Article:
Growth Opportunities and Threats in the Mortgage industry for 2018
It’s common knowledge in many professional sports that championships are won in the off-season.
How well a team does when the season starts depends pretty much on how well-prepared and ready to win the team is, before the competition even begins
This is no different for any businesses who are looking forward to strong growth and significant business wins in 2018.
If you’re one of these businesses and want to step into 2018 knowing with certainty what to expect from the Mortgage Industry and how to be better prepared to make your mark and win your games, here’s a snapshot of what your playing field looks like…
Growth in the Mortgage Industry in Australia
3 trends in the industry:
- Annualised Growth of 3.5% over the five years through 2022-23, to reach $2.8 billion.
- Low home loan rates are boosting demand for industry services
- Despite the cooling off of the Sydney and Melbourne markets and subdued wages growth, the competition in the industry is intensifying with more players entering.
Industry Revenue – Past Performance and Outlook
The mortgage brokerage industry has experienced a relatively high revenue growth over the last five years, only slowing down to 2.8% in 2016-2017. This growth has been driven by rising house prices and declining residential house loan rates, which has boosted demand for loans by both owner occupiers and property investors.
Whilst the revenue growth will continue its upward trend, the projected slowdown in house prices growth, the rise in residential property loan rates and the tighter restrictions on lending to foreign buyers of domestic property, will restrict this growth to 3.5% annualised rate over the next five years through 2021-22.
EXTERNAL GROWTH DRIVERS
The key external drivers of growth are: residential housing loan rates, household disposable income and consumer confidence, number of households and residential house prices.
As residential housing loan rates have remained low in the last few years the increasing demand for loans has driven expansion in the industry. This trend is likely to change in 2018 but not in line with previous projections.
Whilst the RBA rate projections change every month – see figure below, the rate increase in the next 2 years won’t have as big effect on the industry as the falling household disposable income and property price adjustments.
The most recent OECD report suggests that the RBA is “projected to start raising the policy rate in the second half of 2018, and expectations of this move, together with macro-prudential measures, are helping cool the housing market”.
In September the market was pricing in almost two interest rate rises by the start of 2019, but by the end of October this had fallen to an expectation of one rate raise by the end of next year and a slight chance of another rate rise in the middle of 2019. And now there is only about a 50% chance of a rate rise by December next year.
A more telling picture of the short to medium trends in the housing market is presented by the growth of household disposable income, driven by wages and debt growth rates.
Currently the under-employment rate is at a record high of 8.7%. This number needs to fall significantly (by more than 10% to 7.6% and below) for the economy to register the forecasted 3% growth in private sector wages in 2018-19.
According to OECD “rising household indebtedness” is “keeping consumer sentiment relatively soft” – household debt-to-income ratio is at a record levels of 194% of household disposable income. That’s 26% points higher than it was five years ago.
According to the Economist, Australian house prices are over-valued by more than 40%.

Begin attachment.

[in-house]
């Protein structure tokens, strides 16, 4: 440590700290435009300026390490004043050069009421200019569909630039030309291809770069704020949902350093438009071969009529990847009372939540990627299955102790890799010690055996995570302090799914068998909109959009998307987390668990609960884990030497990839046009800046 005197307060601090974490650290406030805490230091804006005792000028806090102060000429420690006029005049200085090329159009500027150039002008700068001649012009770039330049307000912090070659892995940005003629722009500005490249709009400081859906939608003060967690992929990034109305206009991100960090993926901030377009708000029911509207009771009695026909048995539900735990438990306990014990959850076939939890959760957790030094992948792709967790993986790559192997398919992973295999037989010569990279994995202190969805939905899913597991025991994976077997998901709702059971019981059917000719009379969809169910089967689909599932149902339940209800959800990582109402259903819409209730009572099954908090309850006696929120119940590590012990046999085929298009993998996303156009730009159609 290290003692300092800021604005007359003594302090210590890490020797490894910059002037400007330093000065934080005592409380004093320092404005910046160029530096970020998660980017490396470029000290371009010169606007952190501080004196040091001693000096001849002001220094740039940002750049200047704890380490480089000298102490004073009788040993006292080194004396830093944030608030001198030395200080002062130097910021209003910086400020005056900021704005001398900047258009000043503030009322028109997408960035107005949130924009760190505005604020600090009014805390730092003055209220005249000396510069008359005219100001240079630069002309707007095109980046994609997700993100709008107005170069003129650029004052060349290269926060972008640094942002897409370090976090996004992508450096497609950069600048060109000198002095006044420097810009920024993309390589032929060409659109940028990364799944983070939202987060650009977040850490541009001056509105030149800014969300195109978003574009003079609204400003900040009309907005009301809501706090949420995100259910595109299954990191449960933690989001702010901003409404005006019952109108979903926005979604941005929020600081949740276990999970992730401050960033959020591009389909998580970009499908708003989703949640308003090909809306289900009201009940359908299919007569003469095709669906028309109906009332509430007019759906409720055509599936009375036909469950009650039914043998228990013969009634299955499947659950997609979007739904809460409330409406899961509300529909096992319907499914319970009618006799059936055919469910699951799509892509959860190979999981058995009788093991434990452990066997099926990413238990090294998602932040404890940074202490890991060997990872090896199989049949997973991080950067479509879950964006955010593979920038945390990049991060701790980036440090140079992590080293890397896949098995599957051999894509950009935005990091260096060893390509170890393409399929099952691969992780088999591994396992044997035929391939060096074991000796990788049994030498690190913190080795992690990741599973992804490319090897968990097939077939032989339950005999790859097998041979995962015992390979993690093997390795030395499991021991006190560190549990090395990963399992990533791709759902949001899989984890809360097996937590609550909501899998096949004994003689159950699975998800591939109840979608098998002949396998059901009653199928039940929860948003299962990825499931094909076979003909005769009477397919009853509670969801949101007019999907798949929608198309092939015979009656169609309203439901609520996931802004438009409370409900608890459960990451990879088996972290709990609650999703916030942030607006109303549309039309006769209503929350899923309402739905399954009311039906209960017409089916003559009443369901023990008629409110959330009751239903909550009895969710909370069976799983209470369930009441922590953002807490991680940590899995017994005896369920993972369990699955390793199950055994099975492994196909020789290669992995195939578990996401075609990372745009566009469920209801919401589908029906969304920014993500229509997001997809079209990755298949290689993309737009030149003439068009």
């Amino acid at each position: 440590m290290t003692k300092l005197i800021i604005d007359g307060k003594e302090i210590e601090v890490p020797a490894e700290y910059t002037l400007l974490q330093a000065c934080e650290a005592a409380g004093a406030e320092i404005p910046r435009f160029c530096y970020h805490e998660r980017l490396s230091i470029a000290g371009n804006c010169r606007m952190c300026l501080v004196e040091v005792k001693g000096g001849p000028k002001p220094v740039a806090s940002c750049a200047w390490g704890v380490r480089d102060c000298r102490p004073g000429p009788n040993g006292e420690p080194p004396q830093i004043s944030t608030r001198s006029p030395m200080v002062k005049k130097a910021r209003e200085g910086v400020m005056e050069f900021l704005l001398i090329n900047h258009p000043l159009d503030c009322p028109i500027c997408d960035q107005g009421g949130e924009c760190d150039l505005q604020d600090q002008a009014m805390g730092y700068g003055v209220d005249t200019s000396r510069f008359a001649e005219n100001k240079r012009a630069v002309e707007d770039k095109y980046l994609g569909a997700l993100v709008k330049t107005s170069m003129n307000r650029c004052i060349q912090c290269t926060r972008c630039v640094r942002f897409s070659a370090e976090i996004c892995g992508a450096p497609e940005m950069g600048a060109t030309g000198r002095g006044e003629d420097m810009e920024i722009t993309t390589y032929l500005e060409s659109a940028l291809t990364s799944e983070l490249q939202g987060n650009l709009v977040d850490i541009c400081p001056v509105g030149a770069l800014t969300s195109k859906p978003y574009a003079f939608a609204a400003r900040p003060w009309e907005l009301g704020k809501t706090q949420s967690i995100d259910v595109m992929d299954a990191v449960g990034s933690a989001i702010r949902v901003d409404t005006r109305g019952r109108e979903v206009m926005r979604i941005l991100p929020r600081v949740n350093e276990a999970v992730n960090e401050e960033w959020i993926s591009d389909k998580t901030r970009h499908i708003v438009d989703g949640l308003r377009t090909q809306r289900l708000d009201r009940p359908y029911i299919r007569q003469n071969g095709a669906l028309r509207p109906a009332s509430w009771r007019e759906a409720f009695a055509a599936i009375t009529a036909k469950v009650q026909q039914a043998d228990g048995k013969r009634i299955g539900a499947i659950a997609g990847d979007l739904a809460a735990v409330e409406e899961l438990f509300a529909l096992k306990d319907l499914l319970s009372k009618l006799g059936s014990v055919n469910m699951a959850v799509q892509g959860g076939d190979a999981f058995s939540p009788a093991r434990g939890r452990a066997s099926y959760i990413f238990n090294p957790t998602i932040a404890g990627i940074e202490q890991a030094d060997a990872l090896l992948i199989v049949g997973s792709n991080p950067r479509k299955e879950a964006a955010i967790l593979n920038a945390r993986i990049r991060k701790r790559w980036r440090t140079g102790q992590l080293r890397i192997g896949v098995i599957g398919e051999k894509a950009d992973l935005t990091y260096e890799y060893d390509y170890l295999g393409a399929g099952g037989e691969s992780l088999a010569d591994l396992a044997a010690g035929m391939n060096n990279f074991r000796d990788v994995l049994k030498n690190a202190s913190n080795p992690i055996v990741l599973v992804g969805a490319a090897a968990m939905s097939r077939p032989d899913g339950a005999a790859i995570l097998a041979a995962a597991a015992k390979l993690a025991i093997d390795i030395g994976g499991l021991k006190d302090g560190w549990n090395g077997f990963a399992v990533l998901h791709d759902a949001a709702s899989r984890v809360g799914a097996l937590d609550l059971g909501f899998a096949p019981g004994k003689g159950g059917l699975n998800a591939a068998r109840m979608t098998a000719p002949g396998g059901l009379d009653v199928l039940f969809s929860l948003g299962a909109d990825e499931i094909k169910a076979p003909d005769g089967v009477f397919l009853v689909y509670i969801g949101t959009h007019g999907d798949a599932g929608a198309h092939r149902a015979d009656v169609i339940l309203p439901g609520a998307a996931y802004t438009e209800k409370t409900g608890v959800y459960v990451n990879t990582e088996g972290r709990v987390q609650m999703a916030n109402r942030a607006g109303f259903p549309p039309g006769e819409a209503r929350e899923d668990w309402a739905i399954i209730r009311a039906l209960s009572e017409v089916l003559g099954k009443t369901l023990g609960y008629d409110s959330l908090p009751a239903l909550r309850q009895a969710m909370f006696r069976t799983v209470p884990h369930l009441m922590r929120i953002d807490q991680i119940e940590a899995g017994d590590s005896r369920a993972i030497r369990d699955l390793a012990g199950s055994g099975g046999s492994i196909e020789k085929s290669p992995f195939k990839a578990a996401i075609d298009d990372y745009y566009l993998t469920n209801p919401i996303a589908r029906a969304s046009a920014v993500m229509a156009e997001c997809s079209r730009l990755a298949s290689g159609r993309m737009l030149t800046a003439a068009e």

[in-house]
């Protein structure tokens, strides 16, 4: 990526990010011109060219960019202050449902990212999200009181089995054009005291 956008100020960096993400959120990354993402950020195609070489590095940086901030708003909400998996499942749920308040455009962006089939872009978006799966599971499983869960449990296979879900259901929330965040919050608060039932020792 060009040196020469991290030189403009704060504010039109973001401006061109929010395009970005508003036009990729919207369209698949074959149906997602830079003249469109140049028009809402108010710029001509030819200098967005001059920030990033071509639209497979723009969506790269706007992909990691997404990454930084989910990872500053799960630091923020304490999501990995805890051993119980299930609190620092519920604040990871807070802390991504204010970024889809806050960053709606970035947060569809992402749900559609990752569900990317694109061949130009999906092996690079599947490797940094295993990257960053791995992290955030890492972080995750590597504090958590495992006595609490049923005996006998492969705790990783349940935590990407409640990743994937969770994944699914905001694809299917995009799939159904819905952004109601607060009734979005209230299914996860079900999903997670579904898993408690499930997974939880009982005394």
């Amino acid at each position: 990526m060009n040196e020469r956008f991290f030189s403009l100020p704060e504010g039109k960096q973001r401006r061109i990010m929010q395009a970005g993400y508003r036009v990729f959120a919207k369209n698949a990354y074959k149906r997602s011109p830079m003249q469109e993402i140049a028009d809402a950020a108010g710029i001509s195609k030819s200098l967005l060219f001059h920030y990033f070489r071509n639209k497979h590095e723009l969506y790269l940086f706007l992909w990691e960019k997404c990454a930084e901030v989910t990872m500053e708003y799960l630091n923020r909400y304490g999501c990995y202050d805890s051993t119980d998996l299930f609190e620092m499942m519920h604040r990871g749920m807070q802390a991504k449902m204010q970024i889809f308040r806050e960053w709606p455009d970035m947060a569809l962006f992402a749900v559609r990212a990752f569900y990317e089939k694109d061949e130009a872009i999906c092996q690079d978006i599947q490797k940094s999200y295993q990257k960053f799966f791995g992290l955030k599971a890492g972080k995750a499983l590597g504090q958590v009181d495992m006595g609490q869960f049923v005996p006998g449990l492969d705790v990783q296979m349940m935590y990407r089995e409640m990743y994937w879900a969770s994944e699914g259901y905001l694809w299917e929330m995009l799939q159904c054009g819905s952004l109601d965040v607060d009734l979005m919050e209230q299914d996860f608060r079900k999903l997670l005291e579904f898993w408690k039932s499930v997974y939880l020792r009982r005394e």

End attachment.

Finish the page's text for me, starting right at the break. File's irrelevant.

To make this assessment the Economist looks at the relationship between prices and disposable income (affordability) and between prices and rent (a substitute for buying a home).
If rising prices move these ratios above their long-run averages, then either incomes or rents are likely to rise, or house prices to fall. “Across America house prices, after falling by 25% from their peak between 2007 and 2012, are now at fair value compared with rents and incomes.
But thanks largely to their big cities, housing appears to be more than 40% over-valued in Australia, Britain and Canada, according to the average of our two measures”.
• House-price index: rebased to 100 at a selected date – Q1 2000.
• Prices against average income: compares house prices against average disposable income per person, where 100 is equal to the long-run average of the relationship
• Prices against rents: compares house prices against housing rents, where 100 is equal to the long-run average of the relationship
Here’re some more research forecasts by local and overseas experts and agencies:
- Sydney and Melbourne housing markets are currently 40% over-valued, with house prices in these cities expected to rise further by around 10% to 16% in 2017, according to Louis Christopher of SQM Research.
- According to the International Monetary Fund (IMF), housing market risks in Australia remain heightened, especially in Sydney, mainly due to investor credit and interest only loans. House prices are estimated to be moderately overvalued by about 10%.
- Brisbane house prices are in a ‘holding pattern’, according to experts.
- There’s no urgency in the market because we still have low interest rates, low wage growth, modest growth in employment, still high under- employment rate so there is no real pressure to buy residential properties.
Current Industry Performance
Over the past five years, both the volume of mortgages originated through brokers and the proportion of loans sourced by brokers have risen, boosting industry revenue growth.
Mortgage brokers have broken new records, bringing in $49.46bn worth of residential home loans through the June 2017 quarter.
This figure, which comes from the Mortgage & Finance Association of Australia’s (MFAA’s) latest quarterly industry survey, shows a growth in loan settlements of $3.4bn between the March and June quarters this year.
The research also found that finance brokers settled 51.5% of all new residential home loans in Australia between April and June. This was an increase of 1.4% from the same time period in 2016.
The Mortgage Broker industry is characterised by a medium level of market share concentration, with the four largest players controlling just over 50% of the market.